Despite ban, censorship and violence, LGBT community in Russia speaks up for IDAHOT

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From the organisers:
Today, May 17, 2016, rainbow balloons were released into the air above St. Isaac’s Cathedral to celebrate the International Day against Homophobia and Transphobia in St. Petersburg, Russia.
For the eighth year, “Coming Out” LGBT group organizes celebration of IDAHOT, and throughout these years, the situation with freedom of assembly and expression for LGBT people in St. Petersburg changed from dire, to improved, to bad again.
In 2014 and 2015, the IDAHOT rally took place under full police protection, with the number of participants growing from 20 in 2009 to 350 in 2015, making it the biggest LGBT rally in Russia. May 1 demonstration of recent years looked like a pride parade down the central Nevsky prospect, with the “Rainbow column” numbering hundreds of activists and allies.
This year, the situation sharply deteriorated. During May Day March, exclusively activists with rainbow insignia were detained for “drawing attention to… human rights for gender minorities with homosexual orientation…”, and for the first time, “Coming Out”’s petition to organize the rally on Marsovo Field (the “hyde park” of St. Petersburg) was denied. Among the reasons for denial, the “propaganda of homosexuality” law was cited.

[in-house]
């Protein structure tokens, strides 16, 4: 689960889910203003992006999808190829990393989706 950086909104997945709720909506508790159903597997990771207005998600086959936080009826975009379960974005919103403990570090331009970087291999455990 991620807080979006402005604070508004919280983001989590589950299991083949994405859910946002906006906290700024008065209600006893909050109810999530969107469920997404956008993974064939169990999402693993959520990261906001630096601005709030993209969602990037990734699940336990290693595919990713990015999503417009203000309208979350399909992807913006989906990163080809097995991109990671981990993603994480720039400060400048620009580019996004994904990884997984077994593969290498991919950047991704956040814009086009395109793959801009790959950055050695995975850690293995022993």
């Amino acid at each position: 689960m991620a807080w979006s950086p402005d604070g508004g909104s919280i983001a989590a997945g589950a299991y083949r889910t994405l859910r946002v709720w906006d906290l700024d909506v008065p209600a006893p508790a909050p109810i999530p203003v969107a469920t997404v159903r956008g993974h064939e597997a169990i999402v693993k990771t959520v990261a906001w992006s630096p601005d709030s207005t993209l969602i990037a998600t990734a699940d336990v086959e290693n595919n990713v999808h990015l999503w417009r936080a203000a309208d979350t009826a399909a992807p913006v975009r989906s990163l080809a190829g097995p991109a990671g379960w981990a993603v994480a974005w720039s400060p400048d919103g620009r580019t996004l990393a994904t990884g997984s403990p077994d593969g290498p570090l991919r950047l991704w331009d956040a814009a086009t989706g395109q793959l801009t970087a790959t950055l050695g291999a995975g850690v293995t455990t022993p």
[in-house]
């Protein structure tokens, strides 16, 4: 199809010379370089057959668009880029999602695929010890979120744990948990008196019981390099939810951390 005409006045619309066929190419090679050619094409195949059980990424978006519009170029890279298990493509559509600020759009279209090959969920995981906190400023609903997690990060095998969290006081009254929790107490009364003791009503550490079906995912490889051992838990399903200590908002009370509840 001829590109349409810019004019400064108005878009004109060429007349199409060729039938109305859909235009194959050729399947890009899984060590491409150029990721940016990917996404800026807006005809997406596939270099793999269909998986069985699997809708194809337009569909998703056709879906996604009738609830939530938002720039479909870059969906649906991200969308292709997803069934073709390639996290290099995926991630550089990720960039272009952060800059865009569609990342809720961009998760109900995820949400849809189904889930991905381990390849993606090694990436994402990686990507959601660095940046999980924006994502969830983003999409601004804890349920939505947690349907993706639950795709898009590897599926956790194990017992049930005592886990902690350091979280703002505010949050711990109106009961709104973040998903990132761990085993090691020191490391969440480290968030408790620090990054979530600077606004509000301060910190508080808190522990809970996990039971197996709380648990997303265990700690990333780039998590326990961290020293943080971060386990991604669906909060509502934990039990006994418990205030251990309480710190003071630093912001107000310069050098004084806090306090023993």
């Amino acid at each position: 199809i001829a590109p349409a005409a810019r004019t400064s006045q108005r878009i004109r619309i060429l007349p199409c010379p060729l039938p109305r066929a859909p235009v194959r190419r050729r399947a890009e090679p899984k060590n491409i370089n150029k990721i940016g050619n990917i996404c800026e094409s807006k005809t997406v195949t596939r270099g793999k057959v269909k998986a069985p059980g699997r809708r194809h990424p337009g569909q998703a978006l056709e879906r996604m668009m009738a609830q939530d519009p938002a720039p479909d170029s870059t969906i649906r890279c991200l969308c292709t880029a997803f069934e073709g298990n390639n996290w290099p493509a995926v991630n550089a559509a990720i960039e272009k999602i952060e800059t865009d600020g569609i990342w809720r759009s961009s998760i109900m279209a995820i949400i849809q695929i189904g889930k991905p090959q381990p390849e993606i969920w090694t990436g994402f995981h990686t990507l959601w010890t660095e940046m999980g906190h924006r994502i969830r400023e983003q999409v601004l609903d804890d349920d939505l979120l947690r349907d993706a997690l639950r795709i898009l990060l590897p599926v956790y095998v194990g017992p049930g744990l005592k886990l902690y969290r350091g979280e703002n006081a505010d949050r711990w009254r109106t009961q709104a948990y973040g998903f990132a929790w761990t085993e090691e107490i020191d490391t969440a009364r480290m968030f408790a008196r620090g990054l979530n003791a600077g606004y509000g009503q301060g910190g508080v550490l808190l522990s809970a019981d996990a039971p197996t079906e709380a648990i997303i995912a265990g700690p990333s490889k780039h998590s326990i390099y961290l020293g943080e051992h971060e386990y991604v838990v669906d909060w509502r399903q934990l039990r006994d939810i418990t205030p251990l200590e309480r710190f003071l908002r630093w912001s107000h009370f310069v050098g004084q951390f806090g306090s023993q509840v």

Today, over 40 activists from different groups and organizations – “Coming Out”, Side by Side LGBT film festival, Russian LGBT Network, Alliance of Straights and LGBT for Equality, Positive Dialogue, feminist and trans* activists, and many others – came out to launch the traditional rainbow balloons in front of St. Isaac’sCathedral and the City General Assembly, where the infamous “propaganda law” was adopted.
This action was not officially authorized, nor openly announced, but it allowed us to show the LGBT communities that we are not silenced, as bystanders joined our action and the media picked up our rainbow colors. The International Day against Homophobia and Transphobia remains one of the most important days to tell our society that we exist, and despite the changing situation, LGBT communities of Russia will always find ways to be heard.

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